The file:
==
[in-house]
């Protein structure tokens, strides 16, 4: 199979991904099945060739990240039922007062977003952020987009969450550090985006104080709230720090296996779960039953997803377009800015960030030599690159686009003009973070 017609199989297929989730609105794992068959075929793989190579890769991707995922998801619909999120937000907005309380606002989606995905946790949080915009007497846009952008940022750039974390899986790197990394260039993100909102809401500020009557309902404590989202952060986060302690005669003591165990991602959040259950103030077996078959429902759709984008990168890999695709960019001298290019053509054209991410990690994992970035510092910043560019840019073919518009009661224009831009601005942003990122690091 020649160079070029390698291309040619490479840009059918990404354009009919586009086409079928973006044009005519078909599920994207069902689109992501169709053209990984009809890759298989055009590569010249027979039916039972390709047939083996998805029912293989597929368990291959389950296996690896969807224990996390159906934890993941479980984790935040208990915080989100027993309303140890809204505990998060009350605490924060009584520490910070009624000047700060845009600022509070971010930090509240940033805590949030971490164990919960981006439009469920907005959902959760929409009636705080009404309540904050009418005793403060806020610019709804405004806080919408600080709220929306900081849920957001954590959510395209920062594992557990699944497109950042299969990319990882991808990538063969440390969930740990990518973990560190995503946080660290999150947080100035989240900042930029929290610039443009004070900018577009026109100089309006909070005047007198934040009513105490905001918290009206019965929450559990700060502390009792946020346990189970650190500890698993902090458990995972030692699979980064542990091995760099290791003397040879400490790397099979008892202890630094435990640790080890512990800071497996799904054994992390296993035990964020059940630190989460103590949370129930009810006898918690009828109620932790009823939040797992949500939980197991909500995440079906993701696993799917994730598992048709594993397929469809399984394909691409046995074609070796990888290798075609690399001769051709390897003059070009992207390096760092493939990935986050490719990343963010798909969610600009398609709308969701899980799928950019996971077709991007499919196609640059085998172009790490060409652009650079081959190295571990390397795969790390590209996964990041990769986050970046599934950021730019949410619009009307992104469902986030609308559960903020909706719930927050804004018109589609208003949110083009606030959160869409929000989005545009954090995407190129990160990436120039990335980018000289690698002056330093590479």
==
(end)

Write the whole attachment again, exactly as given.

[in-house]
């Protein structure tokens, strides 16, 4: 199979991904099945060739990240039922007062977003952020987009969450550090985006104080709230720090296996779960039953997803377009800015960030030599690159686009003009973070 017609199989297929989730609105794992068959075929793989190579890769991707995922998801619909999120937000907005309380606002989606995905946790949080915009007497846009952008940022750039974390899986790197990394260039993100909102809401500020009557309902404590989202952060986060302690005669003591165990991602959040259950103030077996078959429902759709984008990168890999695709960019001298290019053509054209991410990690994992970035510092910043560019840019073919518009009661224009831009601005942003990122690091 020649160079070029390698291309040619490479840009059918990404354009009919586009086409079928973006044009005519078909599920994207069902689109992501169709053209990984009809890759298989055009590569010249027979039916039972390709047939083996998805029912293989597929368990291959389950296996690896969807224990996390159906934890993941479980984790935040208990915080989100027993309303140890809204505990998060009350605490924060009584520490910070009624000047700060845009600022509070971010930090509240940033805590949030971490164990919960981006439009469920907005959902959760929409009636705080009404309540904050009418005793403060806020610019709804405004806080919408600080709220929306900081849920957001954590959510395209920062594992557990699944497109950042299969990319990882991808990538063969440390969930740990990518973990560190995503946080660290999150947080100035989240900042930029929290610039443009004070900018577009026109100089309006909070005047007198934040009513105490905001918290009206019965929450559990700060502390009792946020346990189970650190500890698993902090458990995972030692699979980064542990091995760099290791003397040879400490790397099979008892202890630094435990640790080890512990800071497996799904054994992390296993035990964020059940630190989460103590949370129930009810006898918690009828109620932790009823939040797992949500939980197991909500995440079906993701696993799917994730598992048709594993397929469809399984394909691409046995074609070796990888290798075609690399001769051709390897003059070009992207390096760092493939990935986050490719990343963010798909969610600009398609709308969701899980799928950019996971077709991007499919196609640059085998172009790490060409652009650079081959190295571990390397795969790390590209996964990041990769986050970046599934950021730019949410619009009307992104469902986030609308559960903020909706719930927050804004018109589609208003949110083009606030959160869409929000989005545009954090995407190129990160990436120039990335980018000289690698002056330093590479």